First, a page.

Today, Dean David Ackerly sent the following message to the CNR community:
I am pleased to announce that Associate Professor Isha Ray of the Energy and Resources Group (ERG) has agreed to serve as the College's first Associate Dean for Equity and Inclusion beginning July 1st, 2020.
Isha is an outstanding scholar and teacher and experienced administrator. Her research addresses barriers to resource access in underserved communities, especially access to clean and safe drinking water. She teaches courses on Social Science Research Methods, Water and Development, and Community-Driven Development and, through her research, works with low-income communities, in California's Central Valley and globally, on access to water, sanitation, energy, and information technologies. She has served as the co-director of the Berkeley Water Center and as the Head Graduate Adviser and Equity and Inclusion adviser for ERG. She also serves as a member of the editorial board of several academic journals, and frequently serves as an Expert Group Adviser to UN Women.
I look forward to working with Isha in her role as CNR's inaugural Associate Dean of Equity and Inclusion as she shapes the college's priorities on this critical aspect of our collective mission. Please join me in welcoming Isha to her new position in the College.
David AckerlyImage: Date: Thursday, January 16, 2020 - 14:45 Legacy: section header item: Date: Thursday, January 16, 2020 - 14:45 headline_position: Top Left headline_color_style: Normal headline_width: Long caption_color_style: Normal caption_position: Bottom Left News/Story tag(s): Diversity, Equity, and Inclusion Honors and Awards Expose in main "News river"?: yes
Last night we were thrilled to connect with 100+ of our talented and inspiring alumni at the JP Morgan Healthcare Conference.
In partnership with the George Wright Society, the Institute for Parks, People, and Biodiversity has launched the Parks Stewardship Forum, an open-access journal centered on issues of conservation and stewardship. The journal pulls from a variety of disciplines, from the natural to the social sciences, to provide interdisciplinary and robust analyses that address the past and future of parks, protected areas, cultural sites, and other place-based forms of conservation.
The inaugural issue of the journal, titled “Climate Change and Protected Places: Adapting to New Realities,” looks at how protected places build resilience and adapt to the impacts of climate change. The special double issue—which contains more than 25 essays, case studies, and a photographic essay—considers current responses and strategic approaches to climate change. It includes writings from several UC Berkeley alumni, including Rolf Diamont, who writes about his inheritance of historic park publications, and Caryl Hart, who coauthors a piece on vanishing coastal parks due to sea-level rise. Environmental Science, Policy, and Management professor Steve Beissinger and graduate student Kelly Iknayan are also among this issue’s contributing authors, detailing their research on the effects of climate change on desert bird populations.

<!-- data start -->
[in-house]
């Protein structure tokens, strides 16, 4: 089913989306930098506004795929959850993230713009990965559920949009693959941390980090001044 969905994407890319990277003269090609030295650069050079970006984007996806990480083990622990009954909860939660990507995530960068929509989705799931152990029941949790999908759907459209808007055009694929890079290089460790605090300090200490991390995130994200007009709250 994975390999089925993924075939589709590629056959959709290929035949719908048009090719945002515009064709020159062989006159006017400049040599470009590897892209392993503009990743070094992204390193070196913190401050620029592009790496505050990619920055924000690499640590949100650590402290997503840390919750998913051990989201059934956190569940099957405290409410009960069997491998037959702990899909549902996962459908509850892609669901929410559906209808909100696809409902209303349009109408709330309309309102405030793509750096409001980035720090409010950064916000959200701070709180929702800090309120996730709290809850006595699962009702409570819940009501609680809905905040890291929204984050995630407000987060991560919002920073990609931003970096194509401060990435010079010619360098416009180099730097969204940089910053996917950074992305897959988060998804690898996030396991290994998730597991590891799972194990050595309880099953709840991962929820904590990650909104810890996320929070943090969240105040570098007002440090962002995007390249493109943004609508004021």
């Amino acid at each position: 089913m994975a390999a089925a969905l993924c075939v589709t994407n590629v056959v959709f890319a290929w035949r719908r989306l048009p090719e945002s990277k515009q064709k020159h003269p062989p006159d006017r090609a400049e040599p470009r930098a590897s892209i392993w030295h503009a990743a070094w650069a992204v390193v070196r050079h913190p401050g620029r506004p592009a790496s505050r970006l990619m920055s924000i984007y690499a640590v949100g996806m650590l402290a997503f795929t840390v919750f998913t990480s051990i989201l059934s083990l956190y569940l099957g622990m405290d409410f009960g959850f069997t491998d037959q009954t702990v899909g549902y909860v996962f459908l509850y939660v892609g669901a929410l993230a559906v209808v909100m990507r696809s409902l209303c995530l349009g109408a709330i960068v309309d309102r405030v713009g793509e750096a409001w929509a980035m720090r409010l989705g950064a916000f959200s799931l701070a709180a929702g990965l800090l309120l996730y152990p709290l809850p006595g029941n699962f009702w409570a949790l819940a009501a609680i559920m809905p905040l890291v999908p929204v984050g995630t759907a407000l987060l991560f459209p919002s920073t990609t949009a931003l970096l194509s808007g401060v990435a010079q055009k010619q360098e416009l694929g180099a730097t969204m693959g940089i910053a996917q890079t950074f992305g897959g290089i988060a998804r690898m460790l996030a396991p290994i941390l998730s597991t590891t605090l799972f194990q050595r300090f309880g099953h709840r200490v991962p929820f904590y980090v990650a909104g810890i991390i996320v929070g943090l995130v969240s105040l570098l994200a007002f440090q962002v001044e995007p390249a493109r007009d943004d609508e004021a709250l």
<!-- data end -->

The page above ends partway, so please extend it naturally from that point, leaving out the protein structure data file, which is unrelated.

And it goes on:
This international journal continues and expands upon the George Wright Forum, a publication named for George Melendez Wright, a UC Berkeley forestry graduate who was an influential figure in preserving national parks. The Parks Stewardship Forum can be found online at the University of California’s eScholarship platform as well as the Institute for Parks, People, and Biodiversity’s website, where it is available to the public in both PDF and interactive formats.
“We are very excited to have joined forces with Berkeley’s Institute for Parks, People, and Biodiversity to create Parks Stewardship Forum,” said Dave Harmon, the executive director of the George Wright Society, and one of the new journal’s managing editors. “The inaugural issue’s focus on adapting to climate change is a prime example of a conservation challenge that begs for an all-hands-on-deck interdisciplinary response. We can’t afford to leave anyone’s expertise on the table. We want to make Parks Stewardship Forum the go-to source for innovative thinking on protecting the world’s natural and cultural heritage places.”
“The field managers of our parks and public lands are hungry for information about how to adapt to the climate changes they are already experiencing” said Jon Jarvis, who served as the inaugural executive director of the Institute for Parks, People and Biodiversity and is now chair of the board. “The ‘Forum’ achieves one of the Institute goals by bringing the best available science to the practice of conservation.”Image: Date: Thursday, January 16, 2020 - 10:30 Legacy: section header item: Date: Thursday, January 16, 2020 - 10:30 headline_position: Top Left headline_color_style: Normal headline_width: Long caption_color_style: Normal caption_position: Bottom Left Expose in main "News river"?: yes
Congratulations to MCB Professor of Biochemistry, Biophysics, and Structural Biology and HHMI Investigator Jennifer Doudna on receiving the 2020 Wolf Prize in Medicine!
In large cities across China, traffic congestion and air pollution have risen dramatically over the past two decades. Image via Wikimedia Commons.
According to the World Health Organization (WHO), global obesity rates have almost tripled since 1975. In 2016, more than 1.9 billion adults were overweight and 650 million were clinically obese. To better understand this phenomenon, researchers are exploring how shifting transportation landscapes could play a role.